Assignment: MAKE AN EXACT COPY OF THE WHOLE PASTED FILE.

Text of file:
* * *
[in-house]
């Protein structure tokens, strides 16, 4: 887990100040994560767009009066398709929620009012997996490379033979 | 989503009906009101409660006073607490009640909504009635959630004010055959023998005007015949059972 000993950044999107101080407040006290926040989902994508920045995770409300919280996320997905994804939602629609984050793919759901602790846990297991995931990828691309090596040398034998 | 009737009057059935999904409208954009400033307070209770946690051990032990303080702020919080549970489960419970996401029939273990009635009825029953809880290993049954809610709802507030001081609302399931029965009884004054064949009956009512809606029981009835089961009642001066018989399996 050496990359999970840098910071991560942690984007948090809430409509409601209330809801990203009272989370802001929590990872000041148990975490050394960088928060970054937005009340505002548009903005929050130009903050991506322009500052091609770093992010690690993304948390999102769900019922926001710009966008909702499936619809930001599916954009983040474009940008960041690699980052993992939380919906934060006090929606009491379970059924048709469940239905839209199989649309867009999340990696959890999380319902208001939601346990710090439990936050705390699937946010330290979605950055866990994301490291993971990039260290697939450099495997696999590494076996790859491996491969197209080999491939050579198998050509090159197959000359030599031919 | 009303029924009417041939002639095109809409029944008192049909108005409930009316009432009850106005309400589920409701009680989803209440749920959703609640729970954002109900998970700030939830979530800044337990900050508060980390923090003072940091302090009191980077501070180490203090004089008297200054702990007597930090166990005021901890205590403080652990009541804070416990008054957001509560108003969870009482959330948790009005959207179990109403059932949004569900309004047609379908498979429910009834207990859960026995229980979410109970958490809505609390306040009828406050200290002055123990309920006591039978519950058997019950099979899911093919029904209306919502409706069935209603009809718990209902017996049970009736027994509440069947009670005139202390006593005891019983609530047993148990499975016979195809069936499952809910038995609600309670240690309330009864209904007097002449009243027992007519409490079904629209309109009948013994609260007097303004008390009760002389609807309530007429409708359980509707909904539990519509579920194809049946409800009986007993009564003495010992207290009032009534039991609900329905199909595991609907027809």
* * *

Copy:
[in-house]
């Protein structure tokens, strides 16, 4: 887990100040994560767009009066398709929620009012997996490379033979 | 989503009906009101409660006073607490009640909504009635959630004010055959023998005007015949059972 000993950044999107101080407040006290926040989902994508920045995770409300919280996320997905994804939602629609984050793919759901602790846990297991995931990828691309090596040398034998 | 009737009057059935999904409208954009400033307070209770946690051990032990303080702020919080549970489960419970996401029939273990009635009825029953809880290993049954809610709802507030001081609302399931029965009884004054064949009956009512809606029981009835089961009642001066018989399996 050496990359999970840098910071991560942690984007948090809430409509409601209330809801990203009272989370802001929590990872000041148990975490050394960088928060970054937005009340505002548009903005929050130009903050991506322009500052091609770093992010690690993304948390999102769900019922926001710009966008909702499936619809930001599916954009983040474009940008960041690699980052993992939380919906934060006090929606009491379970059924048709469940239905839209199989649309867009999340990696959890999380319902208001939601346990710090439990936050705390699937946010330290979605950055866990994301490291993971990039260290697939450099495997696999590494076996790859491996491969197209080999491939050579198998050509090159197959000359030599031919 | 009303029924009417041939002639095109809409029944008192049909108005409930009316009432009850106005309400589920409701009680989803209440749920959703609640729970954002109900998970700030939830979530800044337990900050508060980390923090003072940091302090009191980077501070180490203090004089008297200054702990007597930090166990005021901890205590403080652990009541804070416990008054957001509560108003969870009482959330948790009005959207179990109403059932949004569900309004047609379908498979429910009834207990859960026995229980979410109970958490809505609390306040009828406050200290002055123990309920006591039978519950058997019950099979899911093919029904209306919502409706069935209603009809718990209902017996049970009736027994509440069947009670005139202390006593005891019983609530047993148990499975016979195809069936499952809910038995609600309670240690309330009864209904007097002449009243027992007519409490079904629209309109009948013994609260007097303004008390009760002389609807309530007429409708359980509707909904539990519509579920194809049946409800009986007993009564003495010992207290009032009534039991609900329905199909595991609907027809």